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NYC's Bike Lanes


The urbanization of the city has accelerated in recent years to accommodate the influx of commuting people from both the city and from outside Manhattan. The increasing amount of bus lanes, improved frequency of subway trains and the progression of bike lanes are all efforts made to ease the commuting experience. Bike lanes take up the sides of the roads, but more CitiBike racks demonstrate that the city is gravitating towards a more bike-dominated city.


In 1978, the first bike lanes were created from Central Park South down to 23rd St. Since then, bike lanes have been a constant experiment and a successful one at that because the city continues to fund bike lanes as it provides more benefits than meets the eye. Bike lanes allow for vegetation to thrive and puts less stress on the environment than a car would. Bike lanes are known as “greenways” located in parks parallel to the beautiful nature around the city such as the Hudson River, Central Park, and Battery Park creating an infrastructure that celebrates one of the highlights of the city at the benefit of its inhabitants.





The city is dedicating and allocating funds to continue this trend of bike lanes within parks and to create an interconnection between boroughs. For example, the Pelham Greenway leads into Westchester County. It is a complete cyclist revolution and many park projects along the riverside are being restored and preserved for a more ergonomic commuting or recreational experience. New York is embracing an environmentally conscious, low-cost, and stable method of transportation and it will continue to do so through its numerous projects.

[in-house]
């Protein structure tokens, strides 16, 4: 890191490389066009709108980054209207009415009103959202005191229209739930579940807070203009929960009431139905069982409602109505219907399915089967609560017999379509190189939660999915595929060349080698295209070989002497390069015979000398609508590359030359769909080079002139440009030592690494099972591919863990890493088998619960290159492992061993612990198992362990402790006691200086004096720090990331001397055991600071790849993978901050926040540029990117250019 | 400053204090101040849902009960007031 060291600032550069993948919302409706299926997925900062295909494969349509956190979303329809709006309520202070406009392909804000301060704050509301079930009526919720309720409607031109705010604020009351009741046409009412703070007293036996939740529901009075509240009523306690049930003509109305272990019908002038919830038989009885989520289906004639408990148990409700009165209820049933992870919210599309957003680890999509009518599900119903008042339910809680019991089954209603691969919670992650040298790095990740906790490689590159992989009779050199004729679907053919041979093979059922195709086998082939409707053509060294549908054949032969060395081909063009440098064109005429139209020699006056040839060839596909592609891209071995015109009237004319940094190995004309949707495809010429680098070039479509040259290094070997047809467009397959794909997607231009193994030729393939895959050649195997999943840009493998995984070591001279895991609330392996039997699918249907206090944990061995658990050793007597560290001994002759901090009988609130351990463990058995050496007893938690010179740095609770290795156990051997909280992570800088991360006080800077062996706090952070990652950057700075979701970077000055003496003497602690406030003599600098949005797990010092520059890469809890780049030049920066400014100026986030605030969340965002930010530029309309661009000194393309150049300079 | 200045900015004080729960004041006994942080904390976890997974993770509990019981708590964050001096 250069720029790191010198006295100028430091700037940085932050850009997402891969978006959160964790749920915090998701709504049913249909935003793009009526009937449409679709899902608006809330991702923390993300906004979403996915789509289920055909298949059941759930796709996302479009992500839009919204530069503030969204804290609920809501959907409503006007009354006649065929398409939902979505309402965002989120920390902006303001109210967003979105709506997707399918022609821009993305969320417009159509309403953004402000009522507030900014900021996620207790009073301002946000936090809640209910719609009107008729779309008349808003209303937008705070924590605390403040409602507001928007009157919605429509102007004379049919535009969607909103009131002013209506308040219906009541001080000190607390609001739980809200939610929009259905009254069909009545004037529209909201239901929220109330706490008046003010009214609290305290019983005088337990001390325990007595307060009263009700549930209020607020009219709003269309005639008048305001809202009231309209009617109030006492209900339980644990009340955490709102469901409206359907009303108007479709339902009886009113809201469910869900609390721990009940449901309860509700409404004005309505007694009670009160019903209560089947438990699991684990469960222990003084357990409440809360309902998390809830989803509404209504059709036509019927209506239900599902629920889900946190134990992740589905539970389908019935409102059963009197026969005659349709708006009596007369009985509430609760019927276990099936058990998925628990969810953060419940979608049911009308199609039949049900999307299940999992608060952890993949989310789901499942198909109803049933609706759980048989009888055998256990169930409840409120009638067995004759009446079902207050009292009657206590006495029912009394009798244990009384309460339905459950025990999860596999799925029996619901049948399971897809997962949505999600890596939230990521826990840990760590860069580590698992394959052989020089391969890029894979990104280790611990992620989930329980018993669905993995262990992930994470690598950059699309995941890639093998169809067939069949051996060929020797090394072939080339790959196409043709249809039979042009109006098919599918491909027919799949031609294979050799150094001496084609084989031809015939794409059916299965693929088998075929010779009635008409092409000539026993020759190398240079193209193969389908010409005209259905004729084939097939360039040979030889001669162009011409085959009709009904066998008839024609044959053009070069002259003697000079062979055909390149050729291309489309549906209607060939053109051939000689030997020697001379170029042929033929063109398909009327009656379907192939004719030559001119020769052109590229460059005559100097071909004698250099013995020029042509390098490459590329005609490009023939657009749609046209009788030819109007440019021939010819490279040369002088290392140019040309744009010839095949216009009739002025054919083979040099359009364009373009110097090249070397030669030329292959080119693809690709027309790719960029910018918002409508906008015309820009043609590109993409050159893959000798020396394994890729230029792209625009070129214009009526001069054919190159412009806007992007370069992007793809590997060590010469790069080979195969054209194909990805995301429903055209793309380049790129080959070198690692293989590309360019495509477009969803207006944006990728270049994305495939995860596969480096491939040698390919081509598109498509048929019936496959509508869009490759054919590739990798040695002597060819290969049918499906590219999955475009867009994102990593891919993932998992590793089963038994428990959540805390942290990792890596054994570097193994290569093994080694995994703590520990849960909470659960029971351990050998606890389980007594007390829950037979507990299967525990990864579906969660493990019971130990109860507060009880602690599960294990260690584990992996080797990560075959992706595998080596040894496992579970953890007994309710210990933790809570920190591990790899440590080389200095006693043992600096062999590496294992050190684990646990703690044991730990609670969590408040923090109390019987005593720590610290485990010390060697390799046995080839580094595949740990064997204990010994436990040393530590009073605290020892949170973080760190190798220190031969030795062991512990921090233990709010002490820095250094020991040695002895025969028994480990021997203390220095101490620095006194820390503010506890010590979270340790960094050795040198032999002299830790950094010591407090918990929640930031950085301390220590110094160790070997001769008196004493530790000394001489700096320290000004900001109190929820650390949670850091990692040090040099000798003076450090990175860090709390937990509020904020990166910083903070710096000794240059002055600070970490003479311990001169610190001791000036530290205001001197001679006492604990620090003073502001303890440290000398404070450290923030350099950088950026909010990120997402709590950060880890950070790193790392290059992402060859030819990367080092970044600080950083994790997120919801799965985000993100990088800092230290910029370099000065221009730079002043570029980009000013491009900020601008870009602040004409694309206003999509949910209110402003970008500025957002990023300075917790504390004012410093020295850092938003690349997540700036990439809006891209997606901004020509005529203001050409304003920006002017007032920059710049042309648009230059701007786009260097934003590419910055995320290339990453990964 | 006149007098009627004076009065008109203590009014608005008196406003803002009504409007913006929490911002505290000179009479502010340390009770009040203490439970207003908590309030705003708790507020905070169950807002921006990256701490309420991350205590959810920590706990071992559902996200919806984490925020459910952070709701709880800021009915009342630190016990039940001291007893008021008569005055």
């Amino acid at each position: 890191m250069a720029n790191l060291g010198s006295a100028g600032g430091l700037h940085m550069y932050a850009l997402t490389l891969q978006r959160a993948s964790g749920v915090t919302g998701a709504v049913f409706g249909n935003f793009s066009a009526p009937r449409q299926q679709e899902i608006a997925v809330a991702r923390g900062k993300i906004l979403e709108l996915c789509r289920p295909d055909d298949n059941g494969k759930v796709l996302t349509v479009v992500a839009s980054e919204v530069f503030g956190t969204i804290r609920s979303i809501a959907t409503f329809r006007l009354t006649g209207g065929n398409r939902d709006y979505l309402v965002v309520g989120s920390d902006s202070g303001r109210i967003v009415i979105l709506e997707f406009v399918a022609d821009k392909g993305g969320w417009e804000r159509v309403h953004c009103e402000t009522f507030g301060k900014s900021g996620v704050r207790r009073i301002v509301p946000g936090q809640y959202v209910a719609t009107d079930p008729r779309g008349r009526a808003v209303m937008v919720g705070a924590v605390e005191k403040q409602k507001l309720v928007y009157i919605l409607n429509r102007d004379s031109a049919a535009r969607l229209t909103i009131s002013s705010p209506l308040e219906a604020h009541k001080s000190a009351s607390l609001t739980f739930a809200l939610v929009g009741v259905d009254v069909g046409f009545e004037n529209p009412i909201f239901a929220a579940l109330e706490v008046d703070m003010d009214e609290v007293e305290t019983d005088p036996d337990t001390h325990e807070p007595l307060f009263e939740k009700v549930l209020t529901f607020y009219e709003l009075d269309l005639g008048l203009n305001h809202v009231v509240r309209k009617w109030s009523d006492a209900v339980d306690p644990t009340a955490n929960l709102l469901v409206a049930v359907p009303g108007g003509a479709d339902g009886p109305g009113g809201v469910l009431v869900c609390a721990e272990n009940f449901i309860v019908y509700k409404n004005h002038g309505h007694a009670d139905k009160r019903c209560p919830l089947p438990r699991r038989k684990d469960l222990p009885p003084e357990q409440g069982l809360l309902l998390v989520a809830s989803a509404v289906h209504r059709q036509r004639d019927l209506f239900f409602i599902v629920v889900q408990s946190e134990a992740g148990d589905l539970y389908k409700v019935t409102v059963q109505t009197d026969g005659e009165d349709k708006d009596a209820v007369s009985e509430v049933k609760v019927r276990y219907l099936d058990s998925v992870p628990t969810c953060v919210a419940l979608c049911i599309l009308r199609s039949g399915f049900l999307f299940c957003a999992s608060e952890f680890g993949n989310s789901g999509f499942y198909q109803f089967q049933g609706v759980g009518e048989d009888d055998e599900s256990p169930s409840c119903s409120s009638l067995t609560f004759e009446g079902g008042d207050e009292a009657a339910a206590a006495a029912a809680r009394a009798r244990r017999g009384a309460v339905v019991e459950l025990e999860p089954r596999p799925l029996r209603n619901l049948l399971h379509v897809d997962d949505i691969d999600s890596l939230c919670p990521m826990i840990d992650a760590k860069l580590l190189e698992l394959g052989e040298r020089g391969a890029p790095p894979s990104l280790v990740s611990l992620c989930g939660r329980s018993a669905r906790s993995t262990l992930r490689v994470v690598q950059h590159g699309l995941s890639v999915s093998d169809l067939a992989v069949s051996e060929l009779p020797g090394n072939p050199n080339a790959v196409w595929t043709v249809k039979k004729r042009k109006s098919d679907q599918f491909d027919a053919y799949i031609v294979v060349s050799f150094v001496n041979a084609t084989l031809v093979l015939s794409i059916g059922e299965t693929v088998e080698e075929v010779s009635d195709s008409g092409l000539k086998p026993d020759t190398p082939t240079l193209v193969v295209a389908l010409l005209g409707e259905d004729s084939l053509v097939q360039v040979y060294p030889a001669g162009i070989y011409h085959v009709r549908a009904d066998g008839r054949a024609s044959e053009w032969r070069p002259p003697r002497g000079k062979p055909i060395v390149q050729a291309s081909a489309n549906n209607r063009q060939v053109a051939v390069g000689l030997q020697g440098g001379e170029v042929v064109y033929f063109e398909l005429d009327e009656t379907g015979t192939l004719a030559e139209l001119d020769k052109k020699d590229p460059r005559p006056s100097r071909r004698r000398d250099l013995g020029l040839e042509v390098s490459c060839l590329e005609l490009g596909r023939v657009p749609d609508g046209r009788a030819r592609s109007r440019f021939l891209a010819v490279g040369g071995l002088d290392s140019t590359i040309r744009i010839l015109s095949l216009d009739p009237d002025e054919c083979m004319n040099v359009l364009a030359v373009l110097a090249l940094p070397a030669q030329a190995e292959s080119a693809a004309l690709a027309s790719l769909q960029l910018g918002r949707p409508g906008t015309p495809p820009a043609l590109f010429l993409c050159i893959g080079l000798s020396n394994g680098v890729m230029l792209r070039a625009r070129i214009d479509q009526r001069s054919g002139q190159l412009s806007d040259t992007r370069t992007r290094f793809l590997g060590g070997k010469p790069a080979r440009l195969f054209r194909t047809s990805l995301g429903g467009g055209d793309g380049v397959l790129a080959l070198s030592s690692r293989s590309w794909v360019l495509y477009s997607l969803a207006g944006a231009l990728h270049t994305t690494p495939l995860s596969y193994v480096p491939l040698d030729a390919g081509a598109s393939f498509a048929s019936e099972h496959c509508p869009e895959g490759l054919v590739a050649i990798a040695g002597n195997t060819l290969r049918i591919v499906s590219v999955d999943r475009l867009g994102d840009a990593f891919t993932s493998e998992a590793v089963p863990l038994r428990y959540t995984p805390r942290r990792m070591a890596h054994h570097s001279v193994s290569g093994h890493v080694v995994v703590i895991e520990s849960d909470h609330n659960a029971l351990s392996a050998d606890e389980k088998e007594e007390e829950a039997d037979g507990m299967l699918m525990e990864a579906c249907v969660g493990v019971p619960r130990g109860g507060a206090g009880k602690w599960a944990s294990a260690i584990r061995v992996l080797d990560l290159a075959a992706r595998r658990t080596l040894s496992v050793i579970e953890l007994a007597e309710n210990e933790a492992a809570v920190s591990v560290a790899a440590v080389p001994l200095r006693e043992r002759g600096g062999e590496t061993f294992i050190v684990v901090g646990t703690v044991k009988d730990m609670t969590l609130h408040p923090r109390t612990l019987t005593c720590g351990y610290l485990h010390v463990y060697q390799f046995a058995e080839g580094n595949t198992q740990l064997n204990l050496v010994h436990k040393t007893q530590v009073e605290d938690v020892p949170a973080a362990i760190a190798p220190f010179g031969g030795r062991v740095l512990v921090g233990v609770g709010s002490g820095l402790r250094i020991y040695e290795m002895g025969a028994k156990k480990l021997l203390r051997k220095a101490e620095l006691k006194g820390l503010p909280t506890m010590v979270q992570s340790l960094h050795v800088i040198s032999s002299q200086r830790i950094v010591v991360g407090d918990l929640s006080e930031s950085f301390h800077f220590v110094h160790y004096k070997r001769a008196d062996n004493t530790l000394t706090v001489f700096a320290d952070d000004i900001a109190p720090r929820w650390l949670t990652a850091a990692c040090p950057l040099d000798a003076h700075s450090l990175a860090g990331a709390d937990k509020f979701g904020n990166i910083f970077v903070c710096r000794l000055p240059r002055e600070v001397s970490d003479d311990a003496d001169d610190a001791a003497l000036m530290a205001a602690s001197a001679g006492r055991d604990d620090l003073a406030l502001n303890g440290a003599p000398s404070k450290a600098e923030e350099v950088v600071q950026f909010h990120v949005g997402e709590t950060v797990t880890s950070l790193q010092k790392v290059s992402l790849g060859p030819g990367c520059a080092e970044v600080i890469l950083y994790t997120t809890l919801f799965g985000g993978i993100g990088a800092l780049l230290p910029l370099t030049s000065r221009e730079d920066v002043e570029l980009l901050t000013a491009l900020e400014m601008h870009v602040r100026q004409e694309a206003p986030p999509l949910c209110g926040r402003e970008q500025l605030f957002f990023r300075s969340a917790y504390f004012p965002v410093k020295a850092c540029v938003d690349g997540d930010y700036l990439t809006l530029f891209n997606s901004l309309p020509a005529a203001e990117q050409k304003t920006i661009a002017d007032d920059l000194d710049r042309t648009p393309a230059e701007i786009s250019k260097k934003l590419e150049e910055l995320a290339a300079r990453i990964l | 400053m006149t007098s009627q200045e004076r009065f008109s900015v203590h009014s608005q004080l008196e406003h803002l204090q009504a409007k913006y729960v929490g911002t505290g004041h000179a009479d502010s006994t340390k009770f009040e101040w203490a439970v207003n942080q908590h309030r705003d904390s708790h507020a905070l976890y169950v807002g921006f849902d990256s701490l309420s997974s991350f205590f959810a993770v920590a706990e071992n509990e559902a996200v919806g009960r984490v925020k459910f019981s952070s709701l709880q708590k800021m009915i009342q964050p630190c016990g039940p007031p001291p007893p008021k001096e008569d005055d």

The increasing amount of bike lanes and shift in focus into this method of transport only needs one thing: bicycle parking. The Bike Corral Program, Bike Parking Shelters, and the accommodation of bicycles being allowed in buildings are all circulating bicycle facilitation.

A bike rack can be found on corners to easily park one’s bicycle or a bike parking shelter.


New York City cycling risk has dropped impressively over the years down an 80% risk of injury according to the NYC.gov website and it has seen a boost in the number of cyclists. Will you take your bike out?


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